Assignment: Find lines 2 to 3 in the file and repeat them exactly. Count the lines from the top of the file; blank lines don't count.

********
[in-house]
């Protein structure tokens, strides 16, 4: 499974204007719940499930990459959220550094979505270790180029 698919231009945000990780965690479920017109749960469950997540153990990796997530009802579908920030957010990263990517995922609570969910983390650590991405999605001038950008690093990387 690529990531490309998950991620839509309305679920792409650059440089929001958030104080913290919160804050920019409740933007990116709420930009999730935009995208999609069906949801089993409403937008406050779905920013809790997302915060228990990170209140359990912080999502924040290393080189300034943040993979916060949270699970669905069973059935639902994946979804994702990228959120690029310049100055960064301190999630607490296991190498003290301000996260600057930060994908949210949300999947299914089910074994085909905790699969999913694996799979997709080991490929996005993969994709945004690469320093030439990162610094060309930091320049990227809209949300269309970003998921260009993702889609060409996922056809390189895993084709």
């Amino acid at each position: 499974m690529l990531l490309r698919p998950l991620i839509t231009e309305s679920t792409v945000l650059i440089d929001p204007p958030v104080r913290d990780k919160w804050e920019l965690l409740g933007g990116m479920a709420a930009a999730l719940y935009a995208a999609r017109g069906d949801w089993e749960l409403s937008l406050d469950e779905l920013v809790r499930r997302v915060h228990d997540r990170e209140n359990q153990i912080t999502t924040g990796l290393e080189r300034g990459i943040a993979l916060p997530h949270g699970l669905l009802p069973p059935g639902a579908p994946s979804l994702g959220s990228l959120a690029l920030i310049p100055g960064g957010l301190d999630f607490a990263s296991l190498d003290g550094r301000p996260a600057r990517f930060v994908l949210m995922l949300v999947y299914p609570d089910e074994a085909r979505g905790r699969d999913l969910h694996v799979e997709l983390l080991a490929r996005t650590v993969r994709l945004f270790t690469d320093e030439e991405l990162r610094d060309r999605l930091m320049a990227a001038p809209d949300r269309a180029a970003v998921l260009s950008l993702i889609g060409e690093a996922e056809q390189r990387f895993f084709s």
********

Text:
């Protein structure tokens, strides 16, 4: 499974204007719940499930990459959220550094979505270790180029 698919231009945000990780965690479920017109749960469950997540153990990796997530009802579908920030957010990263990517995922609570969910983390650590991405999605001038950008690093990387 690529990531490309998950991620839509309305679920792409650059440089929001958030104080913290919160804050920019409740933007990116709420930009999730935009995208999609069906949801089993409403937008406050779905920013809790997302915060228990990170209140359990912080999502924040290393080189300034943040993979916060949270699970669905069973059935639902994946979804994702990228959120690029310049100055960064301190999630607490296991190498003290301000996260600057930060994908949210949300999947299914089910074994085909905790699969999913694996799979997709080991490929996005993969994709945004690469320093030439990162610094060309930091320049990227809209949300269309970003998921260009993702889609060409996922056809390189895993084709």
């Amino acid at each position: 499974m690529l990531l490309r698919p998950l991620i839509t231009e309305s679920t792409v945000l650059i440089d929001p204007p958030v104080r913290d990780k919160w804050e920019l965690l409740g933007g990116m479920a709420a930009a999730l719940y935009a995208a999609r017109g069906d949801w089993e749960l409403s937008l406050d469950e779905l920013v809790r499930r997302v915060h228990d997540r990170e209140n359990q153990i912080t999502t924040g990796l290393e080189r300034g990459i943040a993979l916060p997530h949270g699970l669905l009802p069973p059935g639902a579908p994946s979804l994702g959220s990228l959120a690029l920030i310049p100055g960064g957010l301190d999630f607490a990263s296991l190498d003290g550094r301000p996260a600057r990517f930060v994908l949210m995922l949300v999947y299914p609570d089910e074994a085909r979505g905790r699969d999913l969910h694996v799979e997709l983390l080991a490929r996005t650590v993969r994709l945004f270790t690469d320093e030439e991405l990162r610094d060309r999605l930091m320049a990227a001038p809209d949300r269309a180029a970003v998921l260009s950008l993702i889609g060409e690093a996922e056809q390189r990387f895993f084709s």